Staying far left to avoid the jumbled maze of crevasses and an icefall to our right, we followed a few other parties just visible in the distance. On such a large glacier, perspectives are skewed, distances are extremely hard to determine, and all one can do is put one foot in front of the other and trust you’re getting close to the massive monolith of Shuksan. It seems to me the most important attribute for glacier walking is patience. It comes in handy when navigating broken or unfamiliar terrain, as rushing into a minefield of holes in the snow is quite foolhardy. Patience is also useful while walking ever further, but seemingly making no progress toward the distant goal. I suspect this is true of most hiking pursuits, but feels especially important and thought provoking up on glaciated terrain. 

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getting close to shuksan

Our ascent followed the ridge on the right skyline 

After roping up about halfway to the summit pyramid, we arrived at the base of our chosen route at 10am, 5 hours or so after leaving the trailhead. A party of three was just launching up the blocky terrain, simul-climbing, placing minimal protection in the rock to guard against catastrophe, but mostly ensuring safety through skill and panache. A fall in this type of terrain was unlikely, but none of us were going to tempt fate and push the envelope trying to reach the summit.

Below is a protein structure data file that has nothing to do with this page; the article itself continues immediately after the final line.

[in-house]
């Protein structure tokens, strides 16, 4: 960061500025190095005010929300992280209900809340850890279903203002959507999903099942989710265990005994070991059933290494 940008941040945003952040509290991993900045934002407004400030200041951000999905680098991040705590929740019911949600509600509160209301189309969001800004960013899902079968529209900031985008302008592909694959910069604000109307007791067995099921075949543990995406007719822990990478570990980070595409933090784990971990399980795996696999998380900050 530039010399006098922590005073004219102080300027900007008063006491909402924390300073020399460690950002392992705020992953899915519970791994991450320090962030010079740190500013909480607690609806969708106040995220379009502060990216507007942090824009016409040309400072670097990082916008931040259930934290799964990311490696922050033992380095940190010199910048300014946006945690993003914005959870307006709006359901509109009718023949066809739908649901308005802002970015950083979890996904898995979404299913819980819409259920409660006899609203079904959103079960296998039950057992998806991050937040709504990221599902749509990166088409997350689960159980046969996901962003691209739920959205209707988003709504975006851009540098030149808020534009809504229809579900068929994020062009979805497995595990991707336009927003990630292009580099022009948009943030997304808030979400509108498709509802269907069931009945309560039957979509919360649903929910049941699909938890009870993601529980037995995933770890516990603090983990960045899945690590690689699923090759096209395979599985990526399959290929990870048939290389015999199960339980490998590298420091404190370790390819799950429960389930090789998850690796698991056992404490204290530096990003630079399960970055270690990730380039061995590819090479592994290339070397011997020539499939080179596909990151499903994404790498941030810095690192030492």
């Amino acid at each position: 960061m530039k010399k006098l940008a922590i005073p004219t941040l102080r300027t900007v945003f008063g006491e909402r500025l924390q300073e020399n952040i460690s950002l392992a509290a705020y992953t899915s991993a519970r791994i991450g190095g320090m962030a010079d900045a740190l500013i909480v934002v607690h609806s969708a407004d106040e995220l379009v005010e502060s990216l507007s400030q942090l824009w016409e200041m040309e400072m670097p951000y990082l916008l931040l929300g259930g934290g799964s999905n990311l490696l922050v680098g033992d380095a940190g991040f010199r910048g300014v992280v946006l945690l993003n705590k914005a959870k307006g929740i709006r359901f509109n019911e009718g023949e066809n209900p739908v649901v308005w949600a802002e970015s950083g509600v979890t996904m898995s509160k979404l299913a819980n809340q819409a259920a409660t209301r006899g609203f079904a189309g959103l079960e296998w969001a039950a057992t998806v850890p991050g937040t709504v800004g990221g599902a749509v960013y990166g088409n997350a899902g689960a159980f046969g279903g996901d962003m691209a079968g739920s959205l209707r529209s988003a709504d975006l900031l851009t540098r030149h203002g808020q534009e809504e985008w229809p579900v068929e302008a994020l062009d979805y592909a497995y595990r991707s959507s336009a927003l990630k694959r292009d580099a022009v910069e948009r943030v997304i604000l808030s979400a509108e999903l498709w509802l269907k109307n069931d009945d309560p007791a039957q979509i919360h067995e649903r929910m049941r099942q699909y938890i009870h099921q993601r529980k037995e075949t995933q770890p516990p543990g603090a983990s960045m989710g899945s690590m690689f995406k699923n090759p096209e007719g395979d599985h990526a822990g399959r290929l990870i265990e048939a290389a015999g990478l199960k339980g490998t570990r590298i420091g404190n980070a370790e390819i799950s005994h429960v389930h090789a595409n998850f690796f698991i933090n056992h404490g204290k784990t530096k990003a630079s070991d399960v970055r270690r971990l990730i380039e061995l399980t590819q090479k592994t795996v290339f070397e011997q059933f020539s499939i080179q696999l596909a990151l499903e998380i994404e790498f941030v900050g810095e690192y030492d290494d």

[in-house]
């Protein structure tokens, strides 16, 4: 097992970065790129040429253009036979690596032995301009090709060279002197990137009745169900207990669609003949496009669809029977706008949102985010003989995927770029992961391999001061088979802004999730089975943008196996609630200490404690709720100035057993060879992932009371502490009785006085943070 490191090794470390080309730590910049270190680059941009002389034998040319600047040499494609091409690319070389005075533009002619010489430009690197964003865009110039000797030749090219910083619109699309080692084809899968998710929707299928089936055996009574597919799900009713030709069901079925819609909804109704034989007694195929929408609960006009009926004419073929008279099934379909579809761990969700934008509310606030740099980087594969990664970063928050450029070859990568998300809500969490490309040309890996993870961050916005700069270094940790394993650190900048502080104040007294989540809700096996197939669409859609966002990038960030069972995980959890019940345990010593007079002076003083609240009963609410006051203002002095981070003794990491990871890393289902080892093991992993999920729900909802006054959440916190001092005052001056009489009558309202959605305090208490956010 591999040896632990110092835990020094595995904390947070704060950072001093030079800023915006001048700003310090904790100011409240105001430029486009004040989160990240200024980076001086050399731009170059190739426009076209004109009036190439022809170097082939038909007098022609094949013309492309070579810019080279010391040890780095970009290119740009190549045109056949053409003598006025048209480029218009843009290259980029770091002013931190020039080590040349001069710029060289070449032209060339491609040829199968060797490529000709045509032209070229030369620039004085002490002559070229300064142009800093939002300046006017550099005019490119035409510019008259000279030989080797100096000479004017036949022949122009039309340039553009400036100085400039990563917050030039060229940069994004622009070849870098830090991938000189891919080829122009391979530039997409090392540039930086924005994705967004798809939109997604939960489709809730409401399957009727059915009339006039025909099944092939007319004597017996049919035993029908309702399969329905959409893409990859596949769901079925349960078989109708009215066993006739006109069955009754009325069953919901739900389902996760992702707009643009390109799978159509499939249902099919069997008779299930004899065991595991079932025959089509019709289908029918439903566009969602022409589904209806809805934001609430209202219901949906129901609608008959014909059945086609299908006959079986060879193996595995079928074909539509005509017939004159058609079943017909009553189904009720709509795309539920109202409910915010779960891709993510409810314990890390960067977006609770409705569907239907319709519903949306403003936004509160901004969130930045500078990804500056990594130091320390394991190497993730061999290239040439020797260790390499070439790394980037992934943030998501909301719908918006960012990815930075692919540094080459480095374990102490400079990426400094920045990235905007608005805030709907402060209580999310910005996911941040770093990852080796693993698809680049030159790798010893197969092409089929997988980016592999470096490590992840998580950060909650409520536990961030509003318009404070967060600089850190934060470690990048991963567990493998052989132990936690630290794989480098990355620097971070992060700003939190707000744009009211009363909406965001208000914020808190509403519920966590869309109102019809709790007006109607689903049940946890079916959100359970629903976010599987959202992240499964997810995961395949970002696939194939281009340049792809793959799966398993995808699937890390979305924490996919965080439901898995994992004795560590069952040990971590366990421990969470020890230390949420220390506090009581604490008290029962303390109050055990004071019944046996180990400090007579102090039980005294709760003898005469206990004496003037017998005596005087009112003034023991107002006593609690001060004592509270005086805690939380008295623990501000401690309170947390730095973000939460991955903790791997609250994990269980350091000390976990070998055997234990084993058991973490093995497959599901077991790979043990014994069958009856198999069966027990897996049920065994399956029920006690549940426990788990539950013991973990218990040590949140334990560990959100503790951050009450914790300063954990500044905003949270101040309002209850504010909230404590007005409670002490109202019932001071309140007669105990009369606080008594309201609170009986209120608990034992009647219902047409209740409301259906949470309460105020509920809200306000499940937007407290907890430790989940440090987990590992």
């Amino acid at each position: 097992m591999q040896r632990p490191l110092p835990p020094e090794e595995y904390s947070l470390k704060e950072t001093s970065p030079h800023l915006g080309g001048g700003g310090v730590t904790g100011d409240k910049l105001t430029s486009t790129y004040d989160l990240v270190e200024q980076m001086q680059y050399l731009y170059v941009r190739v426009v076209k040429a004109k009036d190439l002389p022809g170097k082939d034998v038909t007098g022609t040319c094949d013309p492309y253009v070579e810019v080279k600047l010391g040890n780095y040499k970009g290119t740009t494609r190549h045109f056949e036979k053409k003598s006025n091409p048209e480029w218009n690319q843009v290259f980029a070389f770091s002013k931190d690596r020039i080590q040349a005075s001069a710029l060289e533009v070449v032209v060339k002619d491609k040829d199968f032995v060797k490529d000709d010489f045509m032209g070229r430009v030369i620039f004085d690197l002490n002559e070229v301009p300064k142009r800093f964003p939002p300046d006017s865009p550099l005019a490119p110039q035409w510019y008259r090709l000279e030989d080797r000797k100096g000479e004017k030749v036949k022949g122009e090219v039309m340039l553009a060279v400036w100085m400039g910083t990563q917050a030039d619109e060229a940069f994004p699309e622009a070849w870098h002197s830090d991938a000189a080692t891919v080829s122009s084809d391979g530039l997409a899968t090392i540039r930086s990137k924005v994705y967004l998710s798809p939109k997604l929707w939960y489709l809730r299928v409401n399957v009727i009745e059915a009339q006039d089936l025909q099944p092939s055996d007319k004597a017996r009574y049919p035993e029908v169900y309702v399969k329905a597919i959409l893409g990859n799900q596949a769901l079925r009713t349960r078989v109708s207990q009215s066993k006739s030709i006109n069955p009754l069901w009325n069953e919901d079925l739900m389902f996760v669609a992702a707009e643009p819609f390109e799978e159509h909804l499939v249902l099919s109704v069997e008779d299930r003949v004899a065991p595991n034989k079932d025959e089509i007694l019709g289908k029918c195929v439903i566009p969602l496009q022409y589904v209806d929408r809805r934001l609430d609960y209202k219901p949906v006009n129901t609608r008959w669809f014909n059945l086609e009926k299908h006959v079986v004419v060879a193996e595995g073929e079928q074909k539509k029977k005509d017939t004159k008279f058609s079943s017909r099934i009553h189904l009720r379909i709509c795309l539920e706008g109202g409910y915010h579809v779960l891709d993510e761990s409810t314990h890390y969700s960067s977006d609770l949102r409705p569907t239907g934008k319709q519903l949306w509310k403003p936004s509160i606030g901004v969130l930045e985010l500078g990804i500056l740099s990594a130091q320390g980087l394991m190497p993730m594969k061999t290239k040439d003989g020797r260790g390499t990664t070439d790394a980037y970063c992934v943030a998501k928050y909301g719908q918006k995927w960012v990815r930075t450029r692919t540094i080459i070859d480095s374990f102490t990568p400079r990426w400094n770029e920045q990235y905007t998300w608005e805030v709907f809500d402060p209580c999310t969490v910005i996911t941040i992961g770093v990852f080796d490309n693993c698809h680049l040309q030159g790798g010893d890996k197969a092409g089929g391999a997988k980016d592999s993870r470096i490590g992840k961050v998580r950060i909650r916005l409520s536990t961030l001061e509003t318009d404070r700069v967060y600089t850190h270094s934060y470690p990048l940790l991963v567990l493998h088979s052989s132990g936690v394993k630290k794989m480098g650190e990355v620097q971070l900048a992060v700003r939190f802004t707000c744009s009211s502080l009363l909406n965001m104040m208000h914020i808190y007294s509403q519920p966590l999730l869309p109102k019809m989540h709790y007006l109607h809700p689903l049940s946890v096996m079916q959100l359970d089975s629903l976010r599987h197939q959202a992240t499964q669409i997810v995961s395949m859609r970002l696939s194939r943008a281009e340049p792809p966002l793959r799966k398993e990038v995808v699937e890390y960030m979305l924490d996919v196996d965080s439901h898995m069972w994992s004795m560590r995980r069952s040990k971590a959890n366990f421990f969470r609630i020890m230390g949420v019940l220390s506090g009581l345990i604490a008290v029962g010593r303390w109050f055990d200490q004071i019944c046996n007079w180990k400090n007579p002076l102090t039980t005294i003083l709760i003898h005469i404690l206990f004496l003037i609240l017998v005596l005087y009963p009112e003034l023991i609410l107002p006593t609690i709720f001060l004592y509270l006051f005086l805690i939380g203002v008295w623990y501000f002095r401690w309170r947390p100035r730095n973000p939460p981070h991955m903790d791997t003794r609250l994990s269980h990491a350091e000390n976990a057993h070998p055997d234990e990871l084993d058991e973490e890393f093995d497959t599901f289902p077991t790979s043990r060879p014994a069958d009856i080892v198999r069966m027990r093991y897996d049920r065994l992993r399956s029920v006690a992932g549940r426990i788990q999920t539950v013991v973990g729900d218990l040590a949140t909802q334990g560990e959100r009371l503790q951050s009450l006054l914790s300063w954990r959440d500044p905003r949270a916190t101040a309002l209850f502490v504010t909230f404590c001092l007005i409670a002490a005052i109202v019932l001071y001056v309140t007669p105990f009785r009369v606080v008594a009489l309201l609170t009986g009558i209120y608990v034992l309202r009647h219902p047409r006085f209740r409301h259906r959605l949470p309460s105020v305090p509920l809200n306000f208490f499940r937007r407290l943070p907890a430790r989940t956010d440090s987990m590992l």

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preparing to simul-climb, getting cold

Base of Mt. Shuksan summit pyramid, WA

We got surprisingly cold waiting in a small, shady notch to begin our climb. The weather had been fickle all day, with large cloud bands moving across the sky, obscuring our view of the route up the glacier and the summit of Shuksan itself. Thankfully, by the time we started up the rock face conditions were generally good and had no problem staying on route and moving efficiently as a team of three. Passing the other party soon after starting our climb, we enjoyed excellent rock and stellar views all the way up the summit.

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Near the summit, climbing the south ridge

Mt. Shuksan, WA

We could hardly wipe the smiles off our faces, sitting atop such a grand promontory, feasting on cured meats, hard cheeses, apple slices with caramel dip, and Swedish candies. Signed the summit register, took a few pictures, and began the scariest part of the day: rappelling and downclimbing the 4thclass gully full of loose rock and talus back down to the Sulphide glacier.

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5.8 amfi's saturday summit

On top of Mt. Shuksan, WA